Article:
Accident scene: Unauthorised removal can be expensive
Drivers who leave the scene of an accident without informing the police and their insurance company are liable to prosecution sooner than many realise. This can not only be expensive, but also cost insurance cover - and result in the withdrawal of the driving licence and possibly a custodial sentence.
That is why you should not only know the legal regulations for an accident, but also comply with them as much as possible.
An accident is a stressful situation for many drivers. They are often unsure how to react appropriately and correctly. Accordingly, there are even some curious opinions about the correct behaviour at the scene of an accident. According to the Goslar Institute, there seems to be a widespread belief that it is sufficient to leave a note with personal contact details or a business card under the windscreen wiper at the scene of the accident. But the police, the courts and even the car insurers are usually not satisfied with this. So what to do if you have caused an accident or damage?
Some motorists think that there are different guidelines for behaviour at the scene of an accident depending on the type of damage. For example, no one should seriously think that in the case of a self-inflicted incident involving personal injury or major property damage, one can simply disappear from the scene of the accident without at least informing the police and waiting for them to arrive. Those who nevertheless behave in this way need not be surprised if they are accused of malicious intent. But even in the case of minor damage, such as a so-called parking bump, the law requires you to remain at the scene of the accident and to notify the law enforcement officers and the insurance company. As already mentioned, even in the case of a minor scratch in the paintwork of another vehicle, the person who caused the accident must not simply make off, even if they leave a written admission of guilt and their personal details on the damaged car. Otherwise, motorists quickly become unintentionally liable to prosecution.
For anyone who leaves the scene of an accident without first speaking to the injured party or the police is in breach of Section 142 of the Criminal Code (StGB) and thus commits a criminal offence. To this end, the relevant section clearly states that "a person involved in an accident who, after an accident in road traffic, departs from the scene of the accident before, firstly, he has made it possible for the benefit of the other parties involved in the accident and the injured parties to ascertain his person, his vehicle and the nature of his involvement by his presence and by stating that he is involved in the accident or, secondly, he has waited a reasonable time according to the circumstances without anyone being prepared to make the ascertainments" is punishable by a custodial sentence not exceeding three years or by a monetary penalty. According to subsection (1) of section 142, a person involved in an accident who has left the scene of the accident after the waiting period has expired and does not enable the findings to be made immediately afterwards is also punished.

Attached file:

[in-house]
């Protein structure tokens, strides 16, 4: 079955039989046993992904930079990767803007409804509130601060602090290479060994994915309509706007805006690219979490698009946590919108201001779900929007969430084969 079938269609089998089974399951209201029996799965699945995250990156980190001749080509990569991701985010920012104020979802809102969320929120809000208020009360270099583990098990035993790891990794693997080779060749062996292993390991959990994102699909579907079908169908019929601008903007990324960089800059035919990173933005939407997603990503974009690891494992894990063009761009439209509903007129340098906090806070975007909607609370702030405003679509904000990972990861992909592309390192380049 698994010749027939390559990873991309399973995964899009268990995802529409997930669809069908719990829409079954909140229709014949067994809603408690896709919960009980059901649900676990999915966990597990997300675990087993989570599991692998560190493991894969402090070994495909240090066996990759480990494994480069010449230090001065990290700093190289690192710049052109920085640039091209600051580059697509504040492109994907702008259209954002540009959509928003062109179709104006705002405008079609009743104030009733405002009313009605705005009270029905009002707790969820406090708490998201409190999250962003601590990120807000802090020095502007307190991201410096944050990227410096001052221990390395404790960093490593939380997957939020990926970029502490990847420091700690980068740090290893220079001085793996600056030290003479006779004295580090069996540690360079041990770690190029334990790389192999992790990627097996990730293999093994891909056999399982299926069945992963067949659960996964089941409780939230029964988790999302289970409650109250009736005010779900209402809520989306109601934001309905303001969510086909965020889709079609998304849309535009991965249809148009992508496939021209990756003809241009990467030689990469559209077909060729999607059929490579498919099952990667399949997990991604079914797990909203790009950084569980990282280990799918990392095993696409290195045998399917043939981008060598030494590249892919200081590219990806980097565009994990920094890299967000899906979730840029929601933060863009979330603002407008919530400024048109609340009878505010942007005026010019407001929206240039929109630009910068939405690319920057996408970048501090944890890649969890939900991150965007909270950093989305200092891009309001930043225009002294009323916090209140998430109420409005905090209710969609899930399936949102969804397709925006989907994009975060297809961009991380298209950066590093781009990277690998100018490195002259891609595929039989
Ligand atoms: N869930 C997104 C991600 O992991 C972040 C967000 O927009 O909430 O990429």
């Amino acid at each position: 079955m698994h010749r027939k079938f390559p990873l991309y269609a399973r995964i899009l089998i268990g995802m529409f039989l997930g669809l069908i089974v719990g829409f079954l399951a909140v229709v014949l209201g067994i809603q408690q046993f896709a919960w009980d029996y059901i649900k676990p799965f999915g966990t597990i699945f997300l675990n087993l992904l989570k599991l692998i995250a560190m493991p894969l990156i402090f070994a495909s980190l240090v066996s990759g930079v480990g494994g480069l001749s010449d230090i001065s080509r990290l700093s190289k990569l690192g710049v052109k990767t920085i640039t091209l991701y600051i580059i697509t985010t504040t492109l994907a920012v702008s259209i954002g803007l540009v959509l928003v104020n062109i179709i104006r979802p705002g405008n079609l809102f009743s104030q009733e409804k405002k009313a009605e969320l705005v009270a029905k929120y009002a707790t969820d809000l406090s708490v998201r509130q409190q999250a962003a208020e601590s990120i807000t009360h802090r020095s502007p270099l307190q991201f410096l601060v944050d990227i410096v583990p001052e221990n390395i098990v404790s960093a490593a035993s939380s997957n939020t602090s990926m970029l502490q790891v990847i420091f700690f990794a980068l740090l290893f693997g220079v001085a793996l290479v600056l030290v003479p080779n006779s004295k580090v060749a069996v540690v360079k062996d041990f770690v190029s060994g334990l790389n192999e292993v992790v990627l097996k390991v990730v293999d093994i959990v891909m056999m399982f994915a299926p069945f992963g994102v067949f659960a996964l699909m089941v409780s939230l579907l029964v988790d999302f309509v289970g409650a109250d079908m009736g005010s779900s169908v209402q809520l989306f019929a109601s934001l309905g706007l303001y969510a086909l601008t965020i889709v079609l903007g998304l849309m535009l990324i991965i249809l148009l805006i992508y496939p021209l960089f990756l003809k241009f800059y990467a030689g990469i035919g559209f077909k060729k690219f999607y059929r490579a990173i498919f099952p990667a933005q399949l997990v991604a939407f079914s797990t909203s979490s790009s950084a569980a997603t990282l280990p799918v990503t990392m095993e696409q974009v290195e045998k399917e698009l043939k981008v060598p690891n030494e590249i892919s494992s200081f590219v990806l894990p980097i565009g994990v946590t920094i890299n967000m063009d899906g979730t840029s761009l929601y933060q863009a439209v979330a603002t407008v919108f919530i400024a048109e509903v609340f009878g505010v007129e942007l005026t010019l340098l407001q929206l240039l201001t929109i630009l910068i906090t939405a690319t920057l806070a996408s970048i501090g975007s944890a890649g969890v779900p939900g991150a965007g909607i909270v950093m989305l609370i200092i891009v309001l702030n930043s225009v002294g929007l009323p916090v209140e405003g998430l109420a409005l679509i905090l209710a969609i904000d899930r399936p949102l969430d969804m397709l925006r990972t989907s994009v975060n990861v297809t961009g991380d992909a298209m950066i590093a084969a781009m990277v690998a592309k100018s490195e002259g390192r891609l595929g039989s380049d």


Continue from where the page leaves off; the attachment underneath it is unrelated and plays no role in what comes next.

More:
It follows from this: If the owner of a damaged vehicle is not on the scene at the time of the collision, it is a case of waiting! The same applies to parking damage. Anyone who fails to do so commits a hit-and-run offence. At least 30 minutes is considered a reasonable waiting time. You should definitely stay at the scene of an accident for this long if you have caused damage. If the injured party continues to wait afterwards, the police should be informed about the incident. Simply leaving behind a business card or a piece of paper with personal data does not seem sufficient because these papers can be blown away by the wind or removed by third parties. So in case of doubt, you can't talk your way out of it ...
In addition, drivers who leave the scene of an accident without permission risk losing their comprehensive insurance cover. According to a ruling by the Koblenz Higher Regional Court (OLG), comprehensive insurance can refuse to pay if a driver has left the scene of an accident and has not reported the incident to his insurer as soon as possible. In the case to be decided, a driver had collided with a crash barrier without any external influence and had driven away from the scene of the accident. Later, at a rest area, he looked at the damage to his vehicle and then went home from there. The driver did not report the damage, including repair costs of around 22,200 euros, to his insurance company until four days later.
According to the judges, the driver thus violated the obligation to wait, which results from the General Conditions for Motor Insurance. According to these, an insured person may only leave the scene of an accident "when all the findings necessary to clarify the circumstances of the accident have been made".